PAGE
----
Then we also get folks all the time who will reach out to us and they’ll say, I’m interested in doing an MVP, minimum viable product, and working with an agency can actually make a lot of sense in that regard if that’s the context they have.

But I will say, I’ve turned down quite a few folks who reach out to us, even if they have the financials. One of the reasons is folks who might have the money, but you can clearly tell they haven’t put any effort into market research, understanding ideas and maturing the vision. The first thing I like to tell folks is you need to know that you are committing yourself to this thing; you’re building a business. This isn’t a hobby that you’re willing to make just the next five years of your life.

Then there are folks that reach out to you or they have an idea, but you can tell the idea is still not fully fleshed out. It’s almost like they came up with a key feature, but they haven’t fully well rounded it yet. So one of the things I encourage like, do you understand your market? Do you understand your competitors? Do you understand the logistics of running an app? Because even when you’re done with the agency [it] doesn’t mean your app cost is gone. There are servers, there are APIs, there’s a third party you may have to pay for marketing, customer support, legal insurance, like just all the logistics. Have you put proper follow through to understand it?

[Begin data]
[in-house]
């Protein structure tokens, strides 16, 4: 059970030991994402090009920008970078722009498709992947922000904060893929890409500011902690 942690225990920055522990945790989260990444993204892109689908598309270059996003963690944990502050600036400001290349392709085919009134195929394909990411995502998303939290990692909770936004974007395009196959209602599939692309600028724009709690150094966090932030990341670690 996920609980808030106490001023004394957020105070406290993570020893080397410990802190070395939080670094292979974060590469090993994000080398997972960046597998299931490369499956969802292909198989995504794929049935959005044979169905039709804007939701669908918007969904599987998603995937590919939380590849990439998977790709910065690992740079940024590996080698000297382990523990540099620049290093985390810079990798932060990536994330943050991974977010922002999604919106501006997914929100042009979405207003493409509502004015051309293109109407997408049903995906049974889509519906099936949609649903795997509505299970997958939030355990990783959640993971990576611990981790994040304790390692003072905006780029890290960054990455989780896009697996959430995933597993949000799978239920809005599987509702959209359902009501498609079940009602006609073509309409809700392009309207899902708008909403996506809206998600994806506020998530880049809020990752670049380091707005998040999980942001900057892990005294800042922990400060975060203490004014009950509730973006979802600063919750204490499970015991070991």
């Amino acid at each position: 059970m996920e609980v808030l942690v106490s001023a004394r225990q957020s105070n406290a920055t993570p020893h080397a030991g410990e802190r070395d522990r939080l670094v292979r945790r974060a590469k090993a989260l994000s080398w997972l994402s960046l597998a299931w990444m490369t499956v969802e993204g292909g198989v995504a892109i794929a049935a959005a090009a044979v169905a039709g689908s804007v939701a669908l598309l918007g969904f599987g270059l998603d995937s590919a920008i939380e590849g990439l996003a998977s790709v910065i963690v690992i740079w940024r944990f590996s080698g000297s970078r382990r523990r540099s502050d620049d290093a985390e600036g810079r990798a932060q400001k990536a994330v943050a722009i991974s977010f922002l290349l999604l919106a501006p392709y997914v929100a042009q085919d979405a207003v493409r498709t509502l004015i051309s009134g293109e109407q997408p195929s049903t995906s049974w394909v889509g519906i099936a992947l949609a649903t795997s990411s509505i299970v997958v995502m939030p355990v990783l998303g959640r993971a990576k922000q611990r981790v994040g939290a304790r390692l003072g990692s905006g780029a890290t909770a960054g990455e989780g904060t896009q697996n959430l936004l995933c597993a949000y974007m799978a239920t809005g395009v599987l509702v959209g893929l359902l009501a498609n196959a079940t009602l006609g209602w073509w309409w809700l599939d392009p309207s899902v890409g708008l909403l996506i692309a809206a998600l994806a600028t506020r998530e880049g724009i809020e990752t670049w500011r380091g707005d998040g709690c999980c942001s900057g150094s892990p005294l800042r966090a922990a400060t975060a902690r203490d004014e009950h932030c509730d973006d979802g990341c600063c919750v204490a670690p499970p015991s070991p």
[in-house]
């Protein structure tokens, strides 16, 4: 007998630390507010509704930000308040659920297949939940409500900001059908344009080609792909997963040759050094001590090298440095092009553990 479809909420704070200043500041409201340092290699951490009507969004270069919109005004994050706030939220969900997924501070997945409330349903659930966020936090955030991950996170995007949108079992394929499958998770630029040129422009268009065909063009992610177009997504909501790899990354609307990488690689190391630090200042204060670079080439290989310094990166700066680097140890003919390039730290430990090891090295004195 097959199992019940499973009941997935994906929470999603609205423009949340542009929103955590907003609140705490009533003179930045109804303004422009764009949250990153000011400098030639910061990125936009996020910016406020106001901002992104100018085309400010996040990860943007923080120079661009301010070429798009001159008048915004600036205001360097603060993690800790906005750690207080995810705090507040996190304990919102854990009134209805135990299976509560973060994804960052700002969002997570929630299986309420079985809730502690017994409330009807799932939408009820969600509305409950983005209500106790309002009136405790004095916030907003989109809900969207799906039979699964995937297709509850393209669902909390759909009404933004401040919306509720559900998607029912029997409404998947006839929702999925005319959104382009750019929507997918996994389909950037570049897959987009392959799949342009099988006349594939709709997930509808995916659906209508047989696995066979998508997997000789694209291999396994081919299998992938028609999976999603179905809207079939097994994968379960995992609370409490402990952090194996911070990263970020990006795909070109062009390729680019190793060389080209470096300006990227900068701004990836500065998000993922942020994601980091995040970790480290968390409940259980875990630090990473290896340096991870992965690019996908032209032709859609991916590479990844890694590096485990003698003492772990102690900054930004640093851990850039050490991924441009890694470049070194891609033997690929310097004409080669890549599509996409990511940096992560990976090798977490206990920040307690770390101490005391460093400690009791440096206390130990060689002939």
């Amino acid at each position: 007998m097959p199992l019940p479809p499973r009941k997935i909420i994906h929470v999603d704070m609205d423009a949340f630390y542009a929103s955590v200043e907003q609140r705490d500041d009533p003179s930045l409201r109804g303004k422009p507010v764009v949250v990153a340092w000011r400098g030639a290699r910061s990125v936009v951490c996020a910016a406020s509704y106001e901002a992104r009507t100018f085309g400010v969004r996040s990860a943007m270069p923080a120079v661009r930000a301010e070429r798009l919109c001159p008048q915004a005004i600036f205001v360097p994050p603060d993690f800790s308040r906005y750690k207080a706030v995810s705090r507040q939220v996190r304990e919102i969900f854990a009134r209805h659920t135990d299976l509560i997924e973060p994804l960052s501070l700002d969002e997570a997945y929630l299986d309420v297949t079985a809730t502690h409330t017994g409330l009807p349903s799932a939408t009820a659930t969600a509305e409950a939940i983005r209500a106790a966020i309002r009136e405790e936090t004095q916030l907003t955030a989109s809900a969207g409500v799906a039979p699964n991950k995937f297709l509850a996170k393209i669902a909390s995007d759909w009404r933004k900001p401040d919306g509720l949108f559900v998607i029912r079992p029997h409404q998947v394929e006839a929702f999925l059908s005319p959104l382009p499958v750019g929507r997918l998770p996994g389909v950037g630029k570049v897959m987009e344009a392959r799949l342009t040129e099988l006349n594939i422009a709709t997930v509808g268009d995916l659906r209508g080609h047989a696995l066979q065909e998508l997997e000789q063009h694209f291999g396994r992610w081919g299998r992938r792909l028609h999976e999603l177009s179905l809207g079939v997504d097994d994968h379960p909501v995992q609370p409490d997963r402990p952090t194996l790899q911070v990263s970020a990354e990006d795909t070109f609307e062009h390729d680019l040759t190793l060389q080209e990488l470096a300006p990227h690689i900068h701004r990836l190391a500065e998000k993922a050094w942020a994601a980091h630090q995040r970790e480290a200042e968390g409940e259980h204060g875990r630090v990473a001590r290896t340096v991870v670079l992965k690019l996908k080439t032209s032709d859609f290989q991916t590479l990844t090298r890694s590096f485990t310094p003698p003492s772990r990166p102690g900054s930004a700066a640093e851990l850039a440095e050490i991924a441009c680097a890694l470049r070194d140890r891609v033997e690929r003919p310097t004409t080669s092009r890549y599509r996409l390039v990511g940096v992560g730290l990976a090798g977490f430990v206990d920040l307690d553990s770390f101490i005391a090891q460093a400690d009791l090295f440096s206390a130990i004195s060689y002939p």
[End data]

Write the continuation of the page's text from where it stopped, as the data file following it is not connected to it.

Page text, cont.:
There are different contexts when people reach out to figure out what’s a good fit and it’s going to be, yes, you’re ready to make this investment versus again, I look at like like a fiduciary duty like, I get to do that; you might have the money but you’re gonna end up with an expensive toy.